- The Washington Times - Wednesday, July 12, 2000

If, as the Justice Department charges in its oddball contempt-of-court case against Charles G. Bakaly III, the former spokesman for Independent Counsel Kenneth W. Starr did confirm to a New York Times reporter that President Clinton might face indictment by the independent counsel, it's hard to summon the requisite outrage to clamor for putting the man behind bars. After all, any independent counsel worth his independence might indict a target of his investigation. No one needs Deep Throat to figure that out.

Nonetheless, when the article first appeared in January, 1999, during Mr. Clinton's impeachment trial in the Senate, the White House feigned the appearance of being shocked, shocked, prompting U.S. District Judge Norma Holloway Johnson to initiate an investigation into whether Mr. Starr or his staff had violated grand jury secrecy rules.

This was not the first time Judge Johnson, who oversees the grand jury, had opened a leaks inquiry. Nor was it the first time the judge would be overruled on the matter.

Recall that beginning in February 1998, David Kendall, Mr. Clinton's personal lawyer, opened a daring new front in the public relations war by charging that the Office of Independent Counsel (OIC) was leaking confidential grand jury information. An appeals court ultimately judged the charges groundless, but they certainly impressed U.S. District Judge Norma Holloway Johnson, who has consistently ruled against the OIC on Mr. Kendall's leak charges. Her rulings have not exactly stood the test of time. At last count, Judge Johnson had been reined in on three separate occasions by a federal appeals court for her rather extravagant, even Kendallian readings of grand jury secrecy rules which, if allowed to stand, would outlaw most lawyer-reporter exchanges outside lunch orders.

The New York Times article is a case in point. Having determined that the article contained no grand jury secrets, an appeals court panel unanimously overruled Judge Johnson in September 1999, thus preventing her from initiating contempt proceedings against Mr. Starr and the OIC staff. (Even the Justice Department, appointed by Judge Johnson as prosecutor against the OIC, agreed there had been no violation of grand jury secrecy rules.) So how is it that Mr. Bakaly now stands trial for charges stemming from the same article?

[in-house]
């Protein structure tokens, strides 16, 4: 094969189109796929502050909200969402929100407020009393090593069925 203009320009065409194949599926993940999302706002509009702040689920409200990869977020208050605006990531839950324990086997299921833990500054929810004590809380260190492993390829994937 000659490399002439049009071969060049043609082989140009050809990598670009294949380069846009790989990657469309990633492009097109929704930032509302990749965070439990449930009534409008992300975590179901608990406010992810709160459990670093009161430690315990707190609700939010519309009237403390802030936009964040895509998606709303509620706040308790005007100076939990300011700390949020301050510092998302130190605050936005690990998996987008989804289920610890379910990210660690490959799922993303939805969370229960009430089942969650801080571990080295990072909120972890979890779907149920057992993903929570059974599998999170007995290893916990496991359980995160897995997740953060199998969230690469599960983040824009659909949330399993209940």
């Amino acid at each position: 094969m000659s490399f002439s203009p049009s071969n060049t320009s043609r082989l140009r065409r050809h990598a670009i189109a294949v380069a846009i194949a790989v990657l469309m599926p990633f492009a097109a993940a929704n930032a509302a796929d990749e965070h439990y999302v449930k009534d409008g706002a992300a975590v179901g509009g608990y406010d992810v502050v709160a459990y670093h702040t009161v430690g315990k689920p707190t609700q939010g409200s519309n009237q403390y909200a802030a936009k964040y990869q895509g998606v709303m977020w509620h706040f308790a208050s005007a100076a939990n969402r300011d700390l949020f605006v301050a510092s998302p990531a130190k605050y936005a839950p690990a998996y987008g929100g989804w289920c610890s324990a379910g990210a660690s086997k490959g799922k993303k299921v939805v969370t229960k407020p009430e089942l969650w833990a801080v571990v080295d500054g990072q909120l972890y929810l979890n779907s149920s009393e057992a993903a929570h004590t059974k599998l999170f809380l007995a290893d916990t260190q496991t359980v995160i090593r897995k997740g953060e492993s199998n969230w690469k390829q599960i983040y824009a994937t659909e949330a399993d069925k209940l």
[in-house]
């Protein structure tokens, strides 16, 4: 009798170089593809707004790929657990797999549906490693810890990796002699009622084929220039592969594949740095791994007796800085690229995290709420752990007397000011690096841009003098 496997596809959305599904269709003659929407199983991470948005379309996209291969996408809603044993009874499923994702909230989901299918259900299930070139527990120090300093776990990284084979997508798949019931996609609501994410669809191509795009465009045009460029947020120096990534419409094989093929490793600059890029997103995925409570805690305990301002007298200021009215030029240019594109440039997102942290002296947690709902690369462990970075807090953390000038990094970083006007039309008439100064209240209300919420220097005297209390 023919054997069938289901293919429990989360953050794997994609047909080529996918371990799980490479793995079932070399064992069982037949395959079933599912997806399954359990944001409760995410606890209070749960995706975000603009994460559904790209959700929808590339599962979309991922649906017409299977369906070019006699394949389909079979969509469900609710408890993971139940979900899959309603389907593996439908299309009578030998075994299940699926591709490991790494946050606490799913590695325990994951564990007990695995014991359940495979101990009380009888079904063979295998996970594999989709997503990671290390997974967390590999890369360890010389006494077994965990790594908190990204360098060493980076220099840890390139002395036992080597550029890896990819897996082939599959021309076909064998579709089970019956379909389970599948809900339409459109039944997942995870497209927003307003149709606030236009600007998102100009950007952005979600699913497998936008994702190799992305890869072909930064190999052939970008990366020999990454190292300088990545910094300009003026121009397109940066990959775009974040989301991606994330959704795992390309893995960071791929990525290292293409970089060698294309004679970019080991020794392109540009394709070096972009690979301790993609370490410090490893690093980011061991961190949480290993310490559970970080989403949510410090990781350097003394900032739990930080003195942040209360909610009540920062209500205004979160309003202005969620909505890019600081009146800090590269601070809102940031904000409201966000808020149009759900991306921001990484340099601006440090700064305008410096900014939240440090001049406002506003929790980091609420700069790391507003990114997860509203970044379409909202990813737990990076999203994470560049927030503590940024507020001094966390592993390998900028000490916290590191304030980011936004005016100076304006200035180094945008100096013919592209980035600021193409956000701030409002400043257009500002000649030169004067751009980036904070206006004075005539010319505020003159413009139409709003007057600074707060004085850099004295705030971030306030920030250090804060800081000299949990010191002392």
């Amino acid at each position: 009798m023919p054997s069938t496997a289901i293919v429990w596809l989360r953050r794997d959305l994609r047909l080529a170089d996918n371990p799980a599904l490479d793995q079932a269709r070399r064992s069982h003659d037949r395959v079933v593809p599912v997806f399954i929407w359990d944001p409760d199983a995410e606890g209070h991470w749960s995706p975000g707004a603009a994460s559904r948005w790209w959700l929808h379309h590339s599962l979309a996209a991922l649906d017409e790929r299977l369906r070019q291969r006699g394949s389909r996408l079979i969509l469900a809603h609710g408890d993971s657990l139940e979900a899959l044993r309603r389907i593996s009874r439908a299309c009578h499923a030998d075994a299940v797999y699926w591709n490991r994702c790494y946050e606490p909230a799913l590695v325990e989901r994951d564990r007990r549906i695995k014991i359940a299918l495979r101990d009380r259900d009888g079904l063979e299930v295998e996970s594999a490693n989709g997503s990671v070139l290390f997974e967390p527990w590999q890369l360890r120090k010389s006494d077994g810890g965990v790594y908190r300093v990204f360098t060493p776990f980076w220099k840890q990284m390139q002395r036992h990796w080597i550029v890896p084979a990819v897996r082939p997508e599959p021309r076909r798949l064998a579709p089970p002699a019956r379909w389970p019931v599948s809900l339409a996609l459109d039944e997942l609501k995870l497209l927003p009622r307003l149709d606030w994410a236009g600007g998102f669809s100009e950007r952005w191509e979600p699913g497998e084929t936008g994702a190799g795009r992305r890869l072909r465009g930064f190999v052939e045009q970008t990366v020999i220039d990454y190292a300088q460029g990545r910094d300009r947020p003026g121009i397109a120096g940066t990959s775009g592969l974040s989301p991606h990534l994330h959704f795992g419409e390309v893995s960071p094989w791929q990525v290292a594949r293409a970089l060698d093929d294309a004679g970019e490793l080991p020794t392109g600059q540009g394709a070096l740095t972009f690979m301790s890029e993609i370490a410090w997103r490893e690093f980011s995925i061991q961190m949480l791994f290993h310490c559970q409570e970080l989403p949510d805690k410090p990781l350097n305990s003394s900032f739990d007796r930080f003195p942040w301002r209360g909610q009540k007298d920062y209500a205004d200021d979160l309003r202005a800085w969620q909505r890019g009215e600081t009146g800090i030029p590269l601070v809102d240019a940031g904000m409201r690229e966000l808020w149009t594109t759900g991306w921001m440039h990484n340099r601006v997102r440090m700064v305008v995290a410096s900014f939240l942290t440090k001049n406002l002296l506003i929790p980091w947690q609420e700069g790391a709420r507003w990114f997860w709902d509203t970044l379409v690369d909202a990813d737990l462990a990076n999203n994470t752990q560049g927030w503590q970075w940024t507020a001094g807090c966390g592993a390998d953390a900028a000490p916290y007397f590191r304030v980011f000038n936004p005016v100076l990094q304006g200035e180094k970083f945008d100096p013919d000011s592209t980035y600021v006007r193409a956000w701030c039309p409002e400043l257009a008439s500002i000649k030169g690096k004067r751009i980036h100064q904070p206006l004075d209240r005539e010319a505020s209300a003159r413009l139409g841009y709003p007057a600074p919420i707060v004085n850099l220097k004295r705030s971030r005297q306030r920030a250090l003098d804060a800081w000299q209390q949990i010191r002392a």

The answer verges on the Kakfaesque. Mr. Bakaly stands accused, not of leaking grand jury secrets, but rather of falsely denying that he gave what the Justice Department calls "nonpublic information" to a reporter presumably concerning the possible indictment of Mr. Clinton. His lawyers contend that he was simply confirming "a truism." In their pretrial brief, they also argue that the three sworn statements in question were edited and amended against Mr. Bakaly's wishes by OIC prosecutors to reveal as little as possible to Mr. Clinton's lawyers, even to the point of suggesting that Mr. Bakaly had provided no information whatsoever to the reporter not even a truism. Does the phrase "frivolous case" begin to form in the cranial cavity? As even Julian Epstein, the Democratic counsel on the House Judiciary Committee and one of Mr. Starr's harshest critics, put it, this is a "terrible" case, a "semantical game of gotcha. There is no real underlying offense here," Mr. Epstein said this week.

It certainly makes you wonder especially considering that if Judge Johnson wants to slap contempt citations on offenders against her court, she's overlooking the most deserving candidate of all: Bill Clinton.

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